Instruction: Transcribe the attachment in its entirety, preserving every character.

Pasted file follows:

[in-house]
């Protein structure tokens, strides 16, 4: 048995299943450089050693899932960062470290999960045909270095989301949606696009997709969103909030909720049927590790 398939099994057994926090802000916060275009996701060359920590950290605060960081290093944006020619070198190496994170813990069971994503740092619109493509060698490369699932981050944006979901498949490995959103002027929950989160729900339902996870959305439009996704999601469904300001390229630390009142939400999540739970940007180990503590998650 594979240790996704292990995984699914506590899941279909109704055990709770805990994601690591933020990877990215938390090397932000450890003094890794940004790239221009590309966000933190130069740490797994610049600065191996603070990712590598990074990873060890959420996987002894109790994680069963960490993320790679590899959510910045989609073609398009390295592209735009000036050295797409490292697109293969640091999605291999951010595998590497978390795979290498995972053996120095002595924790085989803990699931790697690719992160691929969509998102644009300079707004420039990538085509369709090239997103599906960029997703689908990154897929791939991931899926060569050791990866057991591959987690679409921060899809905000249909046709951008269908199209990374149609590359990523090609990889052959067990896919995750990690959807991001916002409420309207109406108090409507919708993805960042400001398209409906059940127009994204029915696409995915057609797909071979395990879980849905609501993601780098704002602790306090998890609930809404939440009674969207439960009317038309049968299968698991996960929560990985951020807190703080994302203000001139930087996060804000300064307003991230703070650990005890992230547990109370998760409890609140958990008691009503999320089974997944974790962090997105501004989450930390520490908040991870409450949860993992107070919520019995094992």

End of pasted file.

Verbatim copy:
[in-house]
């Protein structure tokens, strides 16, 4: 048995299943450089050693899932960062470290999960045909270095989301949606696009997709969103909030909720049927590790 398939099994057994926090802000916060275009996701060359920590950290605060960081290093944006020619070198190496994170813990069971994503740092619109493509060698490369699932981050944006979901498949490995959103002027929950989160729900339902996870959305439009996704999601469904300001390229630390009142939400999540739970940007180990503590998650 594979240790996704292990995984699914506590899941279909109704055990709770805990994601690591933020990877990215938390090397932000450890003094890794940004790239221009590309966000933190130069740490797994610049600065191996603070990712590598990074990873060890959420996987002894109790994680069963960490993320790679590899959510910045989609073609398009390295592209735009000036050295797409490292697109293969640091999605291999951010595998590497978390795979290498995972053996120095002595924790085989803990699931790697690719992160691929969509998102644009300079707004420039990538085509369709090239997103599906960029997703689908990154897929791939991931899926060569050791990866057991591959987690679409921060899809905000249909046709951008269908199209990374149609590359990523090609990889052959067990896919995750990690959807991001916002409420309207109406108090409507919708993805960042400001398209409906059940127009994204029915696409995915057609797909071979395990879980849905609501993601780098704002602790306090998890609930809404939440009674969207439960009317038309049968299968698991996960929560990985951020807190703080994302203000001139930087996060804000300064307003991230703070650990005890992230547990109370998760409890609140958990008691009503999320089974997944974790962090997105501004989450930390520490908040991870409450949860993992107070919520019995094992």